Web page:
At the current pace of production, people in much of the world likely won’t have access to a COVID vaccine until 2024 and developing countries are at the back of the line. How can we live justly, love mercy, and advocate for compassionate and just vaccine distribution?
Kris Van Engen
For international relief and development staff working with communities on the front lines of climate change, the compounding effects of a slight increase in sea level or temperature can mean the difference between success and famine.
Live Justly is an in-depth scriptural and practical study to help people live justly in 6 key areas of life: advocacy, prayer, consumption, generosity, creation care and relationships.
This summer, North American pastors received an invitation from the CRC Office of Social Justice to submit sermons on the topic of immigration. We're exicted to announce the winner!
The Paris meetings will likely provide a once-in-a-decade opportunity for the CRCNA to further implement Synod 2012’s powerful statement on climate change, calling for involvement and advocacy at all levels.
Have you ever talked about immigration from the pulpit? The Office of Social Justice invites you to participate in the Immigration Preaching Challenge as a way to respond to God's call to be truth tellers.
Do you have plans for how to stay alert to injustice in 2015? Here are 10 books we recommend to raise your awareness about certain justice issues and to empower you to act.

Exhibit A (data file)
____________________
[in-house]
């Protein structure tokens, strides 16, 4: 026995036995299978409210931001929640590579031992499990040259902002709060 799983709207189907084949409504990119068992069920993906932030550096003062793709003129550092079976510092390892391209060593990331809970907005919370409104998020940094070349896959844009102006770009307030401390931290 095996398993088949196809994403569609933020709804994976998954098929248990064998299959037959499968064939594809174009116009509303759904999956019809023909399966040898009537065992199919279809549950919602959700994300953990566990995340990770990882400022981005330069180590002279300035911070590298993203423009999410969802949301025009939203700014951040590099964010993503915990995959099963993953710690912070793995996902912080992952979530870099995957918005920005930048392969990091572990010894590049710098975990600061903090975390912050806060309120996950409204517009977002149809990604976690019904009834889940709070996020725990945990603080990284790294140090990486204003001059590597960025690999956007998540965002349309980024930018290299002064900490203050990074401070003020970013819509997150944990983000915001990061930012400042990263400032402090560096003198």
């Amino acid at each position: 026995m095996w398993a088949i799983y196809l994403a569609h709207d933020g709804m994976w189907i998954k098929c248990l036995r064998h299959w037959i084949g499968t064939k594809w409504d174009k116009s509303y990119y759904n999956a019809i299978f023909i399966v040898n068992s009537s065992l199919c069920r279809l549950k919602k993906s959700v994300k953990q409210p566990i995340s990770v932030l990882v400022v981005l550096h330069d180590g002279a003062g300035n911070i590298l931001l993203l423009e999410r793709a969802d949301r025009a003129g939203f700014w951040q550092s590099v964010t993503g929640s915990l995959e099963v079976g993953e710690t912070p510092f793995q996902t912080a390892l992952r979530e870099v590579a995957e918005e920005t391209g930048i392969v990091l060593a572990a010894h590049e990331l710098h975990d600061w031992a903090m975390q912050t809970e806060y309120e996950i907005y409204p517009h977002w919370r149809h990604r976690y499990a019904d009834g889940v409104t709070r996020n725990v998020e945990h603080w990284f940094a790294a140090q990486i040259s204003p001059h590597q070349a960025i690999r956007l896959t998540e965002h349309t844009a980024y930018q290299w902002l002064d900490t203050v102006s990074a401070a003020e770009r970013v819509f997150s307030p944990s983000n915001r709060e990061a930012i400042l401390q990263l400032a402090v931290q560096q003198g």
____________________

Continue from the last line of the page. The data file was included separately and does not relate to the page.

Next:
Kurt Ver Beek, a Calvin College Professor, was in Honduras during the Hurricane Mitch (which took 14,000 lives in 1998). Later, he did a research on the lower than expected benefits of sending volunteers out from North America.
This webinar will cover an overview of why so many churches are speaking out and calling our current immigration system unjust, a layout of the ways that churches are called to welcome the stranger, and a preview of the new Church Between Borders workshop.
For the last few years CRWRC, continuing as World Renew, and the Office of Social Justice and Hunger Action (OSJ) have teamed up to offer advent devotions. This year, we are offering the advent series again, and here's a preview of what to expect.
Thanks, Eric I think you already made that opinion clear in your previous series of posts.posted on: It’s Time to Stop Talking About Justice
I wouldn't be so quick to say that mercy is simply giving without obligation because scripture's use of that word goes way deeper than that--beyond a world of obligations and transactional...
There is no peace without justice. If you take the theme of justice and peace being inextricably linked out of your theology, you're left with irrelevant spirituality.
I love this post. There is another thread going on where the author is trying to separate justice from peace and defines justice only as people following the law and being punished when they don't...posted on: It’s Time to Stop Talking About Justice
You've got it mixed up. Justice isn't the earthly achievement of shalom. Justice is a condition for shalom.
This Micah Network Statement, which puts justice in a context where it actually takes form and has hopes for the reign of Christ to transform real people's lives, is one of our most useful pieces...
I would recommend trying some Bible study to hear more about how peace and justice really are conflated. Psalm 85 for example celebrates the day when peace and justice kiss. (Is kiss stronger...
A coalition of CRC agencies have done some work on the challenges that you are describing. #1. They recommend partnering with a trusted agency--the agency will have a had a long term relationship...
I think it's important to continue to trust in God's promises too. Creation is a gift and when we don't take care of it--whether it's toxic water that no one can drink, degraded soil that won't...
It also includes people who are volunteering for free.